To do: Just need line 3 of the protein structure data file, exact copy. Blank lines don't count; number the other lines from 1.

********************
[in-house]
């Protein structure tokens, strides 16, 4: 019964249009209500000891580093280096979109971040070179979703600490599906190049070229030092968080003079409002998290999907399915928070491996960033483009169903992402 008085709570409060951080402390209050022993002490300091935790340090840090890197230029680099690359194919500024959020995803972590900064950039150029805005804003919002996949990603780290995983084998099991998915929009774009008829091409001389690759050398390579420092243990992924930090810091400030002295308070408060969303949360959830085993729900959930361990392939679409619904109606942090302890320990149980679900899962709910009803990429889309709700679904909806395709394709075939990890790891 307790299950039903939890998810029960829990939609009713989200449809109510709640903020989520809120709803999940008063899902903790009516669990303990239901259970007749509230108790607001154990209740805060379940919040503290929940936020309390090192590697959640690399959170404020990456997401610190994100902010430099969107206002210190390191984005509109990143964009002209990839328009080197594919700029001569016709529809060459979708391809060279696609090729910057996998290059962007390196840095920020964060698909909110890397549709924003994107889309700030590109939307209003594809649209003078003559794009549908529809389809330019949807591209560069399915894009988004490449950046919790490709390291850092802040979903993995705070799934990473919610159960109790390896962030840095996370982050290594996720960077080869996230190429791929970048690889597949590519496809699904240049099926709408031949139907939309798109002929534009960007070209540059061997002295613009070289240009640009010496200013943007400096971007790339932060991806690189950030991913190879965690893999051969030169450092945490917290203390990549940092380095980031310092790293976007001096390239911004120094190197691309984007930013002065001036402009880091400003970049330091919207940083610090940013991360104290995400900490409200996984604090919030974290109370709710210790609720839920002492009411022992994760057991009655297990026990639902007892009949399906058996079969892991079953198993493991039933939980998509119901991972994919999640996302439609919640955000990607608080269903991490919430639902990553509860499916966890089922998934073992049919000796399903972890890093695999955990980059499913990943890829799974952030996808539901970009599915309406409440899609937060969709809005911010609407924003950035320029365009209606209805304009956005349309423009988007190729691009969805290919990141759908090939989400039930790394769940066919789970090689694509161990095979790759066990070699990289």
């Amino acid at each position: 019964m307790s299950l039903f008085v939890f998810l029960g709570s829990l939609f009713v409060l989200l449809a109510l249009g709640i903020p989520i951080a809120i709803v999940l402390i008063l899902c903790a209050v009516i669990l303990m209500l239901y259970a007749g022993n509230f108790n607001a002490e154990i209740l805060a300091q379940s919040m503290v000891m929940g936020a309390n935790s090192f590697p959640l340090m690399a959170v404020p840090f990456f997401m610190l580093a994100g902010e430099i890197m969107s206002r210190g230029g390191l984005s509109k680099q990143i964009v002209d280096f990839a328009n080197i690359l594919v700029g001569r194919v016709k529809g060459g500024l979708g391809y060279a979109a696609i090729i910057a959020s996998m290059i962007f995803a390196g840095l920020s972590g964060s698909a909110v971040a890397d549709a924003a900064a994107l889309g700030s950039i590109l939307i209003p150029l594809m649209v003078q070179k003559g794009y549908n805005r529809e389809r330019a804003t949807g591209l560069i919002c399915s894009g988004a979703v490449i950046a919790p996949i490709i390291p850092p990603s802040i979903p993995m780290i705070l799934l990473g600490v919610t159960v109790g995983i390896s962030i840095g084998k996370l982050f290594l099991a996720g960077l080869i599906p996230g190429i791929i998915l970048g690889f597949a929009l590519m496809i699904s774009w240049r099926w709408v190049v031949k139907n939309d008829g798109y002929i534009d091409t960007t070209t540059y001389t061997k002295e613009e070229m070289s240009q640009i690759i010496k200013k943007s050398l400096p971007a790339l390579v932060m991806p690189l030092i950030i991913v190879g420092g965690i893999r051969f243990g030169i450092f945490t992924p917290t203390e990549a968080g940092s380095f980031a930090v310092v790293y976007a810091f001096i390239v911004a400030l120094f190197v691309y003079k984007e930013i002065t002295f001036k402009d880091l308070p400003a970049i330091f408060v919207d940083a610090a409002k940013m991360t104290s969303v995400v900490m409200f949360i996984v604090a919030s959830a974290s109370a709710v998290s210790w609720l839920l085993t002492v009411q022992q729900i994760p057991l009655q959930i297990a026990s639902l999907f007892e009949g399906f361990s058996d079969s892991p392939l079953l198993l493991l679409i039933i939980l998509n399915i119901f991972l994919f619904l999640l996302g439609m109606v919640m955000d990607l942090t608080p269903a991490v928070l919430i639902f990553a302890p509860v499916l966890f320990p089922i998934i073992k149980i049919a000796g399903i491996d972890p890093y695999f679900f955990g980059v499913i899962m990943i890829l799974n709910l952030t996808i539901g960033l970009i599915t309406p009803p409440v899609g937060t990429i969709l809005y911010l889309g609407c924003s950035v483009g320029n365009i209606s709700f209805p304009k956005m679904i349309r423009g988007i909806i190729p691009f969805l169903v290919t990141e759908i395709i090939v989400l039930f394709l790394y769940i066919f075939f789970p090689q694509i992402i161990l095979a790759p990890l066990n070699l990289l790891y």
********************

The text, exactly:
């Amino acid at each position: 019964m307790s299950l039903f008085v939890f998810l029960g709570s829990l939609f009713v409060l989200l449809a109510l249009g709640i903020p989520i951080a809120i709803v999940l402390i008063l899902c903790a209050v009516i669990l303990m209500l239901y259970a007749g022993n509230f108790n607001a002490e154990i209740l805060a300091q379940s919040m503290v000891m929940g936020a309390n935790s090192f590697p959640l340090m690399a959170v404020p840090f990456f997401m610190l580093a994100g902010e430099i890197m969107s206002r210190g230029g390191l984005s509109k680099q990143i964009v002209d280096f990839a328009n080197i690359l594919v700029g001569r194919v016709k529809g060459g500024l979708g391809y060279a979109a696609i090729i910057a959020s996998m290059i962007f995803a390196g840095l920020s972590g964060s698909a909110v971040a890397d549709a924003a900064a994107l889309g700030s950039i590109l939307i209003p150029l594809m649209v003078q070179k003559g794009y549908n805005r529809e389809r330019a804003t949807g591209l560069i919002c399915s894009g988004a979703v490449i950046a919790p996949i490709i390291p850092p990603s802040i979903p993995m780290i705070l799934l990473g600490v919610t159960v109790g995983i390896s962030i840095g084998k996370l982050f290594l099991a996720g960077l080869i599906p996230g190429i791929i998915l970048g690889f597949a929009l590519m496809i699904s774009w240049r099926w709408v190049v031949k139907n939309d008829g798109y002929i534009d091409t960007t070209t540059y001389t061997k002295e613009e070229m070289s240009q640009i690759i010496k200013k943007s050398l400096p971007a790339l390579v932060m991806p690189l030092i950030i991913v190879g420092g965690i893999r051969f243990g030169i450092f945490t992924p917290t203390e990549a968080g940092s380095f980031a930090v310092v790293y976007a810091f001096i390239v911004a400030l120094f190197v691309y003079k984007e930013i002065t002295f001036k402009d880091l308070p400003a970049i330091f408060v919207d940083a610090a409002k940013m991360t104290s969303v995400v900490m409200f949360i996984v604090a919030s959830a974290s109370a709710v998290s210790w609720l839920l085993t002492v009411q022992q729900i994760p057991l009655q959930i297990a026990s639902l999907f007892e009949g399906f361990s058996d079969s892991p392939l079953l198993l493991l679409i039933i939980l998509n399915i119901f991972l994919f619904l999640l996302g439609m109606v919640m955000d990607l942090t608080p269903a991490v928070l919430i639902f990553a302890p509860v499916l966890f320990p089922i998934i073992k149980i049919a000796g399903i491996d972890p890093y695999f679900f955990g980059v499913i899962m990943i890829l799974n709910l952030t996808i539901g960033l970009i599915t309406p009803p409440v899609g937060t990429i969709l809005y911010l889309g609407c924003s950035v483009g320029n365009i209606s709700f209805p304009k956005m679904i349309r423009g988007i909806i190729p691009f969805l169903v290919t990141e759908i395709i090939v989400l039930f394709l790394y769940i066919f075939f789970p090689q694509i992402i161990l095979a790759p990890l066990n070699l990289l790891y």